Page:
You know it is not the easiest matter if you have tried to imagine the gem using some kind of contraction. It’s little, colorful, and it’s got a thousand little details that sound horrible when they’re the smallest little bit fluffy.
You would think it’d be difficult to take this beautiful bad picture of jewelry, but sadly it’s too easy. Can you say why I have put the picture on Instagram and archived it on Instagram right?
You who have attempted it, even for someone who has a lot of experience, know that jewelry can be difficult to catch. I learned a trick or two after three years of photographing jewelry with only my phone. I will show you some optional toys, but even the right strategies will take you a long way.
If the lighting is not perfect, you can’t take a good shot. It is difficult to describe what is “rights” – the holy grail is indirect, ambient light, but different parts come to life under different terms.
In front of the living room walls, my favorite spot to make pictures of jewelry on my phone was: with blinds open when gloomy or shut when sunny. I have so far preferred the balcony in my new apartment. I just switch about while I’m out and about and try to take pictures until they look fine. This is very subjective.
The two most important concepts to learn when making jewelry pictures with your telephone are lighting and focusing.
Focus-off pictures are unprofessional and annoying – it is the best way to tell your audience that you didn’t care much to do better. What’s the meaning, after all, of a photograph where the subject cannot be clearly seen?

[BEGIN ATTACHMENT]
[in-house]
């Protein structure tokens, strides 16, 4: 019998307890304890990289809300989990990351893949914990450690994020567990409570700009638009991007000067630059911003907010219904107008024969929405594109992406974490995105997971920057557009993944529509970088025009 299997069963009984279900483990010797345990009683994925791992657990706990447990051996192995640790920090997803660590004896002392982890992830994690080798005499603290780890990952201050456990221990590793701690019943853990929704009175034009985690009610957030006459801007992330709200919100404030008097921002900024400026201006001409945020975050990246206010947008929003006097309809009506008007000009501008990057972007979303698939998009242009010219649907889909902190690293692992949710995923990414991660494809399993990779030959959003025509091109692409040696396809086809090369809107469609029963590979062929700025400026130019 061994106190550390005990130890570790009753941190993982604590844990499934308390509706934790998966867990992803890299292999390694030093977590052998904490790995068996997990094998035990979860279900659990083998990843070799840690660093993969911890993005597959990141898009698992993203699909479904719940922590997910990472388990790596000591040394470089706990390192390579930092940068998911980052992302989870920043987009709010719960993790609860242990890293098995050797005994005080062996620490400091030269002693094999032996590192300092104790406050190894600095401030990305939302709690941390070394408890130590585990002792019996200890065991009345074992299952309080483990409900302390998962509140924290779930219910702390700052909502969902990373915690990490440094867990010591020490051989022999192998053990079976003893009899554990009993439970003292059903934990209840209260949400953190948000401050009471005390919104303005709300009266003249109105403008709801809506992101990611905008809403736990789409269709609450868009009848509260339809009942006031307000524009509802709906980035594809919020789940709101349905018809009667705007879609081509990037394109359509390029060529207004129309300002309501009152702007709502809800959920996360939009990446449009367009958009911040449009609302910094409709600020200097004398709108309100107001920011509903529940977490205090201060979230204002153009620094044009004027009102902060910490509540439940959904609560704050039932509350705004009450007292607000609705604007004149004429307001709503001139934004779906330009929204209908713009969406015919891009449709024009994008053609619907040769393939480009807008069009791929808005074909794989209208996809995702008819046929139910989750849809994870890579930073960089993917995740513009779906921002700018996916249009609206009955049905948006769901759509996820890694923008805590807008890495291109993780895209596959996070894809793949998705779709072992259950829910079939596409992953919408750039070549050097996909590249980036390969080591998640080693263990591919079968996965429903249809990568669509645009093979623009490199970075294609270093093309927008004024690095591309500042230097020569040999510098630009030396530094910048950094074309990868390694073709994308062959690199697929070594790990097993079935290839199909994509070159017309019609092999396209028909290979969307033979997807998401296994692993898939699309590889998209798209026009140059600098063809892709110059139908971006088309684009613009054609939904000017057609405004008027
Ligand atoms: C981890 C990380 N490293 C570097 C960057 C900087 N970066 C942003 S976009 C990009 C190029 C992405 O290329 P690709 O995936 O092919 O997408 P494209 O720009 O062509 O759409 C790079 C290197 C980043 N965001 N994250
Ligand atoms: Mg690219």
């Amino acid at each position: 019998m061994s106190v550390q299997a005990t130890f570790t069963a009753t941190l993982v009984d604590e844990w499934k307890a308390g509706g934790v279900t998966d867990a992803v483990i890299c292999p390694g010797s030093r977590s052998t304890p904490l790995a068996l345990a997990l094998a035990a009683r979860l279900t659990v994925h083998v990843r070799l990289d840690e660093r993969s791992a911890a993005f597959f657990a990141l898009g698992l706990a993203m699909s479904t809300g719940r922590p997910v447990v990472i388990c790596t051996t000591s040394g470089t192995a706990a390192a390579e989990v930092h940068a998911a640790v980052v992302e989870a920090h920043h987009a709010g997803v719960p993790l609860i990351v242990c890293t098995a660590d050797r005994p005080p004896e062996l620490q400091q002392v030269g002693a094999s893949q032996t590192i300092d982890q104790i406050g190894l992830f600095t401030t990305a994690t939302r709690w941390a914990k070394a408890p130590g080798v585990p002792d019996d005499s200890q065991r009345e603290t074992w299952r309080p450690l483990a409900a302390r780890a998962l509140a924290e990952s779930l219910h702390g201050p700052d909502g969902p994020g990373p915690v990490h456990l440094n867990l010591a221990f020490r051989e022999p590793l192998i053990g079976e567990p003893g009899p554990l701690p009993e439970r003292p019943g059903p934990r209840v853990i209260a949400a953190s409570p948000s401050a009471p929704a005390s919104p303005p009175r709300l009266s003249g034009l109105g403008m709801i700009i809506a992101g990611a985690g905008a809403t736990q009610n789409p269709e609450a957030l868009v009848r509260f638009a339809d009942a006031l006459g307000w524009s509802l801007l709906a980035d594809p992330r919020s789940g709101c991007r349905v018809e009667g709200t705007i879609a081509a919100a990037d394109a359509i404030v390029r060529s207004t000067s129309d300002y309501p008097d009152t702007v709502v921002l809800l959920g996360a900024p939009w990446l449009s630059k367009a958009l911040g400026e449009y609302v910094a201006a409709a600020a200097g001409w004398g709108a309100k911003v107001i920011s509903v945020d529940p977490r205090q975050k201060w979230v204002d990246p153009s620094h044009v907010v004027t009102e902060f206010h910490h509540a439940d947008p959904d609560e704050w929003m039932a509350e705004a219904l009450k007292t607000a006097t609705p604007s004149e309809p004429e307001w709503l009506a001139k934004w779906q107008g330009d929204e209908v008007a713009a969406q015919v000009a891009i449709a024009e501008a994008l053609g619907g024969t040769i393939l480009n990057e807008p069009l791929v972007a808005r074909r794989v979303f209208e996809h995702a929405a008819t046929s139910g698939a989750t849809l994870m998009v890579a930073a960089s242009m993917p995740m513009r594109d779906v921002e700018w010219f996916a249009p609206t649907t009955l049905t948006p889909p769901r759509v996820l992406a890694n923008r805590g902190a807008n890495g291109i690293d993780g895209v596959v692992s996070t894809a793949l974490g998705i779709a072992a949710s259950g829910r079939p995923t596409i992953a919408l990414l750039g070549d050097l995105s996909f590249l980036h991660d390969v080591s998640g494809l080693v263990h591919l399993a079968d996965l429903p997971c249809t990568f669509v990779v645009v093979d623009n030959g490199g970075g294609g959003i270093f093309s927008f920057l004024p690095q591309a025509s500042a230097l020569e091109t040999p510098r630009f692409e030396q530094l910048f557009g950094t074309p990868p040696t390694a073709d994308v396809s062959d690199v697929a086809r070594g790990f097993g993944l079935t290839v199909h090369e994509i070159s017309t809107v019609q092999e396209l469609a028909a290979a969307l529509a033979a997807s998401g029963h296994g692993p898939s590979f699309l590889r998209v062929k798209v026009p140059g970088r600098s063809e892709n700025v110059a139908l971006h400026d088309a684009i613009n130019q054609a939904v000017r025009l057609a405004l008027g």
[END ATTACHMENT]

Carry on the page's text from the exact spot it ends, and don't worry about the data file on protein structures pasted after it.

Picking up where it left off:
The best way to ruin a jewelry picture is not to concentrate the piece. Take a pic with stable stand or something where phone can not move. If you have small jewelry like earrings you need more stability.
Jewelry is tiny. You often want to get closer than a regular telephone camera would.
You purchase macro lenses in this way. You can place the clip on your phones or connect it with magnets. There are many different.
- Being Extreme particular
This is the most important thing, in fact. I sometimes take hundreds of pictures when I try to get a certain image. I will sit in the center of a jewelry shop on the floor if it takes to find the right light or a picture that is unchecked.
Joy is HARD photographing. For one cause or another, most pictures would turn out badly. You must be prepared to take a whole of bad ones if you want to hit the good ones.
Often in post-production, you can save bad lighting, but you can’t. Your pictures will be the same as the effort, and sometimes this effort will be like a slight tilting of your hand and 80 times trying again.
You have to decide what “good enough” is and then get there. Training is beneficial, but patience is what you really need.